Skip to main content
×
Home
    • Aa
    • Aa

Racial Reorganization and the United States Census 1850–1930: Mulattoes, Half-Breeds, Mixed Parentage, Hindoos, and the Mexican Race

  • Jennifer L. Hochschild (a1) and Brenna Marea Powell (a1)
Abstract

Between 1850 and 1930, demographic upheaval in the United States was connected to reorganization of the racial order. Socially and politically recognized boundaries between groups shifted, new groups emerged, others disappeared, and notions of who belonged in which category changed. All recognized racial groups—blacks, whites, Indians, Asians, Mexicans and others—were affected. This article investigates how and why census racial classification policies changed during this period, only to stabilize abruptly before World War II. In the context of demographic transformations and their political consequences, we find that census policy in any given year was driven by a combination of scientific, political, and ideological motivations.

Based on this analysis, we rethink existing theoretical approaches to censuses and racial classification, arguing that a nation's census is deeply implicated in and helps to construct its social and political order. Censuses provide the concepts, taxonomy, and substantive information by which a nation understands its component parts as well as the contours of the whole; censuses both create the image and provide the mirror of that image for a nation's self-reflection. We conclude by outlining the meaning of this period in American history for current and future debates over race and classification.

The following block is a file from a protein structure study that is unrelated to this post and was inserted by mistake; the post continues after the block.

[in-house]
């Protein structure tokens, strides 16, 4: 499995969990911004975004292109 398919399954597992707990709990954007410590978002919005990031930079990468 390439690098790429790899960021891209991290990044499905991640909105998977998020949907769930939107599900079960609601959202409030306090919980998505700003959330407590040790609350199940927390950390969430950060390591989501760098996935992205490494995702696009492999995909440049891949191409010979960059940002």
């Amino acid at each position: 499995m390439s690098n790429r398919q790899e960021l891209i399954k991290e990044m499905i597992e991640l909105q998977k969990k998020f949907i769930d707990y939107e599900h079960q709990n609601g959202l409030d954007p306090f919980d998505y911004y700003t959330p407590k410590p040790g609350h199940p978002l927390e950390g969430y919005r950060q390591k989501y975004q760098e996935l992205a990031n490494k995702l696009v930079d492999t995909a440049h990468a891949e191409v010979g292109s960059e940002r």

Copyright
Linked references
Hide All

This list contains references from the content that can be linked to their source. For a full set of references and notes please see the PDF or HTML where available.

Paul Schor , “Mobilizing for Pure Prestige? Challenging Federal Census Ethnic Categories in the USA (1850–1940),” International Social Science Journal 57 (2005): 99

Claire Kim , “The Racial Triangulation of Asian Americans,” Politics and Society 27 (1999): 103–36

Reuel Rogers , “Race-based Coalitions among Minority Groups: Afro-Caribbean Immigrants and African-Americans in New York City,” Urban Affairs Review 39 (2004): 283317

Mae Ngai , “The Architecture of Race in American Immigration Law: A Reexamination of the Immigration Act of 1924,” Journal of American History 86 (1999): 6792

Rita Jalali and Seymour Martin Lipset , “Racial and Ethnic Conflicts: A Global Perspective,” Political Science Quarterly 107 (1992): 585606

Kim Williams , Mark One or More: Civil Rights in Multiracial America (Ann Arbor, MI: University of Michigan Press, 2006)

Terry Moe , “Power and Political Institutions,” Perspectives on Politics 3 (2005): 215–33

David Epstein and Sharyn O'Halloran , Delegating Powers: A Transaction Cost Politics Approach to Policy Making under Separate Powers (Cambridge, UK: Cambridge University Press, 1999)

Clarissa Hayward , De-Facing Power (New York: Cambridge University Press, 2000)